At the beginning of each year, we often consider how to change the way we live. This year, I’m going to use my cats as role models.
The ancient Egyptians worshiped cats. I suppose in some ways I follow their lead. My husband Jens and I have two cats, and they have the upper hand in our house. We get lots of pleasure and affection from them, and they’ve also taught us some valuable things about how to live life. Here are nine life lessons I’ve learned from my cats.
1. Be appreciative. Purr when someone does something nice for you.
One reason we enjoy petting cats is that they often purr in response. Purring is a cat’s way of showing thanks and appreciation.
People like to be appreciated—whether that’s giving a smile and a thank you to the person who holds the door for you, or giving kudos to your spouse for cooking a nice dinner or even just taking out the trash. Every day, think of a way to let someone know you appreciate something they’ve done for you.
2. Focus on a single task.
Cats are great at focusing their attention on one thing at a time. Maybe it’s the bird on the other side of the window or the spider crawling up the woodwork. A cat couldn’t catch a mouse if it was multi-tasking. You will be more successful if you quiet your mind and only do one thing at a time.
3. Connect with your people.
One of our cats, Kasha, is a homebody. Jens and I are her people. She almost always greets us when we walk in the door. When we’re at home, she may come visit us to ask us to play with her, to sit on our lap or just to hang out in the same room, to spend time near us.
Our other cat, Scooter, is gregarious. When he goes outside, he has a busy social schedule. Neighbors tell me he has walked into their living room, hung out on their front porch or slept in their apartment. They tell me these stories with fondness. It’s clear they all think they have a special relationship with Scooter.
Scooter recently had an abscess and had to stay inside for a few days until he got better. After a couple of days, the next door neighbor knocked on the door to make sure Scooter was all right. He missed his friend.
4. Find sources of comfort—and bask in them.
Our cats seek out patches of sunlight and luxuriate in them. Yesterday I found both cats asleep on chairs facing the sun coming in a south window. They stretch out to maximum length so they can absorb more of the sun’s glow.
Kasha has a favorite spot in front of the heat register and behind the bathroom door. She’s found a way to capture the warmth and concentrate it in a small space. Scooter is good at finding a towel, pile blanket or pillow that makes his life just a little more cozy, then he settles in for a long winter’s nap.
5. Speaking of naps—get more sleep.
I saw a cartoon recently that showed a cat getting up to leave the room. The cat said, “I’d better hit the hay. I’ve got to be up in 23 hours.” I don’t think cats really sleep 23 hours a day, but they are the king and queen of the long nap.
I always thought a cat nap was something short—that is, until I had cats. Now I realize the priority they place on a good night’s rest, and then a good day’s rest. We don’t have time in our busy lives for a nap after breakfast and one after lunch, but we would all be healthier if we took a clue from our feline friends and turned the lights out earlier at night.
6. Be playful.
Many of us take our lives too seriously. We are always busy with work and chores and obligations. I bet we would be happier if we took time every day to do something fun. I don’t think we would enjoy chasing string or batting around a fuzzy mouse toy, but I suggest looking for ways to loosen up a bit.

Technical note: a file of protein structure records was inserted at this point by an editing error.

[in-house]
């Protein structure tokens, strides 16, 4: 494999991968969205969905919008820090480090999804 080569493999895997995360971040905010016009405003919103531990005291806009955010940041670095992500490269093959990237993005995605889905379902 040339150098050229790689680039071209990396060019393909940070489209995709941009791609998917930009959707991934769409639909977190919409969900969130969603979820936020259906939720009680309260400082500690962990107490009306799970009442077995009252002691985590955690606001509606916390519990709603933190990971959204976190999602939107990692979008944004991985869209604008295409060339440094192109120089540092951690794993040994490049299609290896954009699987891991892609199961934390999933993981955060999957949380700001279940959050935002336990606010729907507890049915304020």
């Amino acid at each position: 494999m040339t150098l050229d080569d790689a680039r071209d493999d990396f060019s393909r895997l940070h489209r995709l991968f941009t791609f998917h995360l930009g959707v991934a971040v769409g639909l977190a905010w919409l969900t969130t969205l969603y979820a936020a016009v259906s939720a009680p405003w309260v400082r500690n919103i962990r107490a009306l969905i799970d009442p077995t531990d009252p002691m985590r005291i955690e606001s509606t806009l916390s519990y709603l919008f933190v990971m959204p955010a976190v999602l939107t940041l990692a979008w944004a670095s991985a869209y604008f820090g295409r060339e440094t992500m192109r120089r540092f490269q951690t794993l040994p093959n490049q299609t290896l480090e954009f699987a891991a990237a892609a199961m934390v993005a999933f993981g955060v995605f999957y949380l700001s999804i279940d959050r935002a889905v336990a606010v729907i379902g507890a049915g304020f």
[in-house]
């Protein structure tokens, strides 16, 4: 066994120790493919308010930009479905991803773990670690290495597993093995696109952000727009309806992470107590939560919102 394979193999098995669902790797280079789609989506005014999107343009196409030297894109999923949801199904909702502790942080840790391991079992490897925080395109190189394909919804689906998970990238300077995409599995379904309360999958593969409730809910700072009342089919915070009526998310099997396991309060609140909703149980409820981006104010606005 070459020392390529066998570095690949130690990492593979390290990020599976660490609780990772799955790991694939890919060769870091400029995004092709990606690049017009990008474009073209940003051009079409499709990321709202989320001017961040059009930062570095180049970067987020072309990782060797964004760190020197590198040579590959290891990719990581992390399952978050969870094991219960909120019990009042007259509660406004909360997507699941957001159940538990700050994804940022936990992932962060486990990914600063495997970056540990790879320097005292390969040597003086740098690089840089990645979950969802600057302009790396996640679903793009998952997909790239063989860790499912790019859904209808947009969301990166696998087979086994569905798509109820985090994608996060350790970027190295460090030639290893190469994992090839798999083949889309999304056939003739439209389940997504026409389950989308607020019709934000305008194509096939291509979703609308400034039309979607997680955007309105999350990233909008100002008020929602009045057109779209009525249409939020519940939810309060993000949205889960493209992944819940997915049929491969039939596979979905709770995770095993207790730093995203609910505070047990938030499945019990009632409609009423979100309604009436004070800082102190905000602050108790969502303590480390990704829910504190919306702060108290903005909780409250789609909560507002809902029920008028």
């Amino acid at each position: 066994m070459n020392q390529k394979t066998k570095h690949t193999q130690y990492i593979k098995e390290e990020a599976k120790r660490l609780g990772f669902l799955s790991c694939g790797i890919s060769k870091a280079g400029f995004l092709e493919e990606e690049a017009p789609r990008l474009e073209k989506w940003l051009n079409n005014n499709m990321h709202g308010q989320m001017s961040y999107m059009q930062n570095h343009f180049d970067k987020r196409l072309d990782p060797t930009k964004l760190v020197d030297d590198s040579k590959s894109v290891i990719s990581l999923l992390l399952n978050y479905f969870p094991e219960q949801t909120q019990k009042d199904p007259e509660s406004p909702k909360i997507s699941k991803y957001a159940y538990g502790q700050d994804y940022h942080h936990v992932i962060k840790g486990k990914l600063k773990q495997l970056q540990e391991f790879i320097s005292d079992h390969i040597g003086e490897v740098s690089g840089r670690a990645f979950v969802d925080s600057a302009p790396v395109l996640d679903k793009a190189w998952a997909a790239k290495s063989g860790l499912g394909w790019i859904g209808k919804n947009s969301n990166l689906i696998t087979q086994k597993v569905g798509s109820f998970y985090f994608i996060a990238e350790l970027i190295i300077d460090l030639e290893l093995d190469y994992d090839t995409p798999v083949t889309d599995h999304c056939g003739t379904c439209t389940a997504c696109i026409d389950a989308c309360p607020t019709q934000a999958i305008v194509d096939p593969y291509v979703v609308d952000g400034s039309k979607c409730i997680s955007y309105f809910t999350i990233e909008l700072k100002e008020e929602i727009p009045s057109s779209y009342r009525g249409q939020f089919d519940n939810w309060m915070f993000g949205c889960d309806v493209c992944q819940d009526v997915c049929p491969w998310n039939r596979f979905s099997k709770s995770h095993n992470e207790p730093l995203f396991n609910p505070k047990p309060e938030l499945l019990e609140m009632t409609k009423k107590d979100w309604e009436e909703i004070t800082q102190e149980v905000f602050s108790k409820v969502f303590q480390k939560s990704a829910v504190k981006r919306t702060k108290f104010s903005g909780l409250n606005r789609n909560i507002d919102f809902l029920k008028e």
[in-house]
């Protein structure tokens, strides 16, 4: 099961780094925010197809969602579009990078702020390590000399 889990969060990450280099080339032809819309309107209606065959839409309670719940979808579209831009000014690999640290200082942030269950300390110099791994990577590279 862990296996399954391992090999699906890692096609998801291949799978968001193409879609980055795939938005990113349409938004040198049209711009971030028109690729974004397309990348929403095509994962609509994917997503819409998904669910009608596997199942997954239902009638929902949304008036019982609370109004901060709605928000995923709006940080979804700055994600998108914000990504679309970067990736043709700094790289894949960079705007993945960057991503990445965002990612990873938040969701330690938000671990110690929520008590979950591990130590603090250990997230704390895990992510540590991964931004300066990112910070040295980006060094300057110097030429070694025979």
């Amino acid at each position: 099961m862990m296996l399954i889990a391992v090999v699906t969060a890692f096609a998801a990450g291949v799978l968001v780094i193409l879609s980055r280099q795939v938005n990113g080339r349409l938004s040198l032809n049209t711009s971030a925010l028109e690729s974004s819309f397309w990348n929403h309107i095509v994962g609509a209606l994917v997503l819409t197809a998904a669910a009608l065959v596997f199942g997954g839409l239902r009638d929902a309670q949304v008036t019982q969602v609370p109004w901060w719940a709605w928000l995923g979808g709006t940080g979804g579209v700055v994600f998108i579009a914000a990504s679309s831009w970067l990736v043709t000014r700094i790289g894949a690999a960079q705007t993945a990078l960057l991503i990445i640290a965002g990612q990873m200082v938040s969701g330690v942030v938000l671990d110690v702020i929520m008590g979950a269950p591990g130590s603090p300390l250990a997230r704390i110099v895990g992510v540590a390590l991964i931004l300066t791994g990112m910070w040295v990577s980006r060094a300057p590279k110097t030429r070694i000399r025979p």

Play with your kids or pets if you have them. If you don’t, read the comics or watch a comedy on TV, or do something just because it’s a little off the wall.
A funny hat or pin, a skip in your step or even a little soft shoe, will add life to your day. It will probably also make someone else smile and lift their day too.
7. Be curious. Explore your world.
Kasha needs to check out the attic and the closets every week or so, just to see if something has changed. Scooter does the same with the backyard.
If you have a garden, walk through it often in season to see what may have bloomed or unfurled or changed color. In this winter season, take a walk through your neighborhood to look at Christmas lights that are still up or the stark outlines of dormant plants. Perhaps your neighbor’s evergreen tree or shrub shows its beauty better with only bare branches in front of it.
8. Be patient.
Kasha will sometimes sit on the bathroom counter for a half hour and even an hour, waiting for one of us to come by and turn on the water so she can get a cool, fresh drink. Scooter will come to my office in our basement while I’m working and curl up on the floor until I take a break. When I get up, then he asks for a snack (he always wants a snack) or to go outside.
I tend to rush things, to want something to happen right now. But life doesn’t always have those speedy rhythms. There’s an old adage: Good things come to those who wait.
9. Be flexible and stretch.
A friend once told me, “Everything I know about stretching, I learned from my cat.” When cats get up from a nap, they often take a moment to STRETCH their backs and legs. On the other hand, WE tend to get short and stiff muscles.
Stretching is not only good for our bodies, it helps brings oxygen to our brains. I bet we would be happier, healthier and more alert if we stretched as much as my cats do.
There you have it. Nine lessons I’ve learned from the cats in my life. I hope you’ll take away something that will help your life be better tomorrow and for days to come. Meow . . .
Ed. note: In honor of my 10th anniversary in business, I am updating and reposting some of the posts from my (now-defunct) Sage Enviro blog to make it easier for people to find them.